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Evaluation of the Prevention and Reactivation Care Program (PReCaP) for the hospitalized elderly: a prospective nonrandomized controlled trial

Authors Asmus-Szepesi K, Flinterman LE, Koopmanschap MA, Nieboer A, Bakker TJ, Mackenbach JP, Steyerberg EW

Received 17 November 2014

Accepted for publication 19 December 2014

Published 30 March 2015 Volume 2015:10 Pages 649—661


Checked for plagiarism Yes

Review by Single-blind

Peer reviewer comments 4

Editor who approved publication: Dr Richard Walker

Kirsten J Asmus-Szepesi,1 Linda E Flinterman,1 Marc A Koopmanschap,2 Anna P Nieboer,2 Ton J Bakker,3 Johan P Mackenbach,1 Ewout W Steyerberg1

1Department of Public Health, Erasmus University Medical Center, 2Institute of Health Policy and Management, Erasmus University, 3Stichting Wetenschap Balans, Rotterdam, the Netherlands

Background: The hospitalized elderly are at risk of functional decline. We evaluated the effects and care costs of a specialized geriatric rehabilitation program aimed at preventing functional decline among at-risk hospitalized elderly.
Methods: The prospective nonrandomized controlled trial reported here was performed in three hospitals in the Netherlands. One hospital implemented the Prevention and Reactivation Care Program (PReCaP), while two other hospitals providing usual care served as control settings. Within the PReCaP hospital we compared patients pre-implementation with patients post-implementation of the PReCaP (“within-hospital analysis”), while our nonrandomized controlled trial compared patients of the PReCaP hospital post-implementation with patients from the two control hospitals providing usual care (“between-hospital analysis”). Hospitalized patients 65 years or older and at risk of functional decline were interviewed at baseline and at 3 and 12 months using validated questionnaires to score functioning, depression, and health-related quality of life (HRQoL). We estimated costs per unit of care from hospital information systems and national data sources. We used adjusted general linear mixed models to analyze functioning and HRQoL.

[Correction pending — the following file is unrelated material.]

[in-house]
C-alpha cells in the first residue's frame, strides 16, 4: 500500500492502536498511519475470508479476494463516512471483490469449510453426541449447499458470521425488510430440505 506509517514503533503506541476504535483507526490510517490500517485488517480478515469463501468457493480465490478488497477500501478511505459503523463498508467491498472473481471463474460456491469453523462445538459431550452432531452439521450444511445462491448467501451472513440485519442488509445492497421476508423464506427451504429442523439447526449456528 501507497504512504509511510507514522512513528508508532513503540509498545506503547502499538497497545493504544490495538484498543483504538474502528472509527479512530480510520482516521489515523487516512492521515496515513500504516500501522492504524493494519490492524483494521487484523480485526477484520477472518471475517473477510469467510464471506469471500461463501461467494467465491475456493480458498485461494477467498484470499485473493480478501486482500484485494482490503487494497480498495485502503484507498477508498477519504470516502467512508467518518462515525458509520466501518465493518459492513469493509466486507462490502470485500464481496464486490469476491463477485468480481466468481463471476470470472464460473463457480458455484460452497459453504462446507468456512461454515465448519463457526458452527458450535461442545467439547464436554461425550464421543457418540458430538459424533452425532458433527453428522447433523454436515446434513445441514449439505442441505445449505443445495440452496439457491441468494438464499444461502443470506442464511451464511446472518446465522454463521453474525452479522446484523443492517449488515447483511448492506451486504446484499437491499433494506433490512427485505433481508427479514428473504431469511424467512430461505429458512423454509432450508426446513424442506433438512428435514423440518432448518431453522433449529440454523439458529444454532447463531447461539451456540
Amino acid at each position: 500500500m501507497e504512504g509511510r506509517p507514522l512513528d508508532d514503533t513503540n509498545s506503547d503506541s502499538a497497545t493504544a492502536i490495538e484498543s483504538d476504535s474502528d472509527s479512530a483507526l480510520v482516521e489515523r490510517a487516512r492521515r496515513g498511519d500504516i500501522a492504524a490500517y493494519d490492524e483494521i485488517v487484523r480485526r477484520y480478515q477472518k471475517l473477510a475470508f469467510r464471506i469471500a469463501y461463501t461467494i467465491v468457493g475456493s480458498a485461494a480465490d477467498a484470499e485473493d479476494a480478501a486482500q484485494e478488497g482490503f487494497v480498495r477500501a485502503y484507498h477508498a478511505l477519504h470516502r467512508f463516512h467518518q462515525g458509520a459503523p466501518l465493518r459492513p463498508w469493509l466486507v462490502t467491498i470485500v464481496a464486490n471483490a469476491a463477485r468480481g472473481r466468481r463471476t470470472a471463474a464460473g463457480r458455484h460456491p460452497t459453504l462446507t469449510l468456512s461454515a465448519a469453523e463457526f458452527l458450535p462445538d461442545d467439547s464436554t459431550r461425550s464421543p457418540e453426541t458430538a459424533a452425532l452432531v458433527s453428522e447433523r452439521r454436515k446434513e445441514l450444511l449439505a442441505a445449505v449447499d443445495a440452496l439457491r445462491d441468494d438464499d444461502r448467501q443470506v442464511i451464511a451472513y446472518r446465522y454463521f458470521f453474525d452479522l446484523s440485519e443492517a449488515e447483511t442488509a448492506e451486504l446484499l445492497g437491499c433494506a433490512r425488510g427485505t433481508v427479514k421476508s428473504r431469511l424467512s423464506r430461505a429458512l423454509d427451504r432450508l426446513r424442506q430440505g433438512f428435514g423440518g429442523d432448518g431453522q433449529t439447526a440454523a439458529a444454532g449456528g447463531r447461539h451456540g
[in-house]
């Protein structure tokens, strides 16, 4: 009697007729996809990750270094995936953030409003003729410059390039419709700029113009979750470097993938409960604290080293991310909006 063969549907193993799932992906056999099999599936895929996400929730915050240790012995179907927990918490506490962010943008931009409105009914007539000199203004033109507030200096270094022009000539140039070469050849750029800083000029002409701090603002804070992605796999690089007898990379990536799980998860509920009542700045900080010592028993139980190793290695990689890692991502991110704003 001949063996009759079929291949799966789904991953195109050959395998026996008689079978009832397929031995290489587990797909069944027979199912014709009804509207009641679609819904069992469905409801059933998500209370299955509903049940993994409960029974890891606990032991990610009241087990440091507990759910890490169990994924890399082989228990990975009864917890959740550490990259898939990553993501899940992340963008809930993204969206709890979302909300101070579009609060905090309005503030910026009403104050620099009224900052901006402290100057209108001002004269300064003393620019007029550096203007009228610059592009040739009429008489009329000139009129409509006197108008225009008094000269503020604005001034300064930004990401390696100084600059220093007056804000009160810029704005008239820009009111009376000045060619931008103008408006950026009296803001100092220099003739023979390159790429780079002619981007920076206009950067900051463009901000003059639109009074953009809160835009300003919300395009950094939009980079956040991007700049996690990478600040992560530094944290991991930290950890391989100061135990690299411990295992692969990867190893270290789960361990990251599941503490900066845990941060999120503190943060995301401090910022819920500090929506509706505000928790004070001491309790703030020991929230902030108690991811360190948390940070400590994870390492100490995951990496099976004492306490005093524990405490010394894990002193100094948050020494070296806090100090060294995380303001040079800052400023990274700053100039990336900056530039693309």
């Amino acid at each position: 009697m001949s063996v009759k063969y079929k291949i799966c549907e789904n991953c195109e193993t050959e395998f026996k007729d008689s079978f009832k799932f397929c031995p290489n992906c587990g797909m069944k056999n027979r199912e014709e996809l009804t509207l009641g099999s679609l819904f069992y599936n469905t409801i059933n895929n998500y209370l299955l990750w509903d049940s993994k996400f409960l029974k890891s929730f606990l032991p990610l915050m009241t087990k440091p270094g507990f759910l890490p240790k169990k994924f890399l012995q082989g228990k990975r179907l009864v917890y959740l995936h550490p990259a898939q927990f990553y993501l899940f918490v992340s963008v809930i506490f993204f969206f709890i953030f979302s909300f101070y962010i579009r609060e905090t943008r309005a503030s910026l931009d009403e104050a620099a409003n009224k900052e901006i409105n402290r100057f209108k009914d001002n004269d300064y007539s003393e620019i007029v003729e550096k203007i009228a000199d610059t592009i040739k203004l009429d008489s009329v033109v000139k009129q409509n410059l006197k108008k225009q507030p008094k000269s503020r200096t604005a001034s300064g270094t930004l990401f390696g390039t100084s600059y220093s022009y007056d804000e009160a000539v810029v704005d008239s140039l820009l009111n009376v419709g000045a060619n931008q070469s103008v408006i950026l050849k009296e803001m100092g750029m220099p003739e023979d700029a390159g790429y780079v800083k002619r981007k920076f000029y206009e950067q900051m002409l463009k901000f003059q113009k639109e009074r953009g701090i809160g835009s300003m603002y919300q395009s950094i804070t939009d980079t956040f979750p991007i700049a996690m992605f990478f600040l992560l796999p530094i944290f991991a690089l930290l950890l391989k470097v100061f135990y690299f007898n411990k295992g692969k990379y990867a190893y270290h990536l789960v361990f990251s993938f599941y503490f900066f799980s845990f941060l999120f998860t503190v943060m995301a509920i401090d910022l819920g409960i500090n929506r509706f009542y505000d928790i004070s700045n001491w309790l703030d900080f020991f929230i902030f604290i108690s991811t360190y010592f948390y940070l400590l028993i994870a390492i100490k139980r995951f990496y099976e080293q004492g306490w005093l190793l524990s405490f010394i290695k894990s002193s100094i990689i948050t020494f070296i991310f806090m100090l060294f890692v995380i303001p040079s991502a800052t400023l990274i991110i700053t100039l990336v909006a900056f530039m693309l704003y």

Results: Between-hospital analysis showed no difference in activities of daily living (ADL) or instrumental activities of daily living (IADL) between PReCaP patients and control groups. PReCaP patients did have slightly better cognitive functioning (Mini Mental State Examination; 0.4 [95% confidence interval (CI) 0.2–0.6]), lower depression (Geriatric Depression Scale 15; -0.9 [95% -1.1 to -0.6]) and higher perceived health (Short-Form 20; 5.6 [95% CI 2.8–8.4]) than control patients. Analyses within the PReCaP hospital comparing patients pre- and post-implementation of the PReCaP showed no improvement over time in functioning, depression, and HRQoL. One-year health care costs were higher for PReCaP patients, both for the within-hospital analysis (+€7,000) and the between-hospital analysis (+€2,500).
Conclusion: We did not find any effect of the PReCaP on ADL and IADL. The PReCaP may possibly provide some benefits to hospitalized patients at risk of functional decline with respect to cognitive functioning, depression, and perceived health. Further evaluations of integrated intervention programs to limit functional decline are therefore required.

Keywords: functional decline, geriatric rehabilitation, health-related quality of life, activities of daily living

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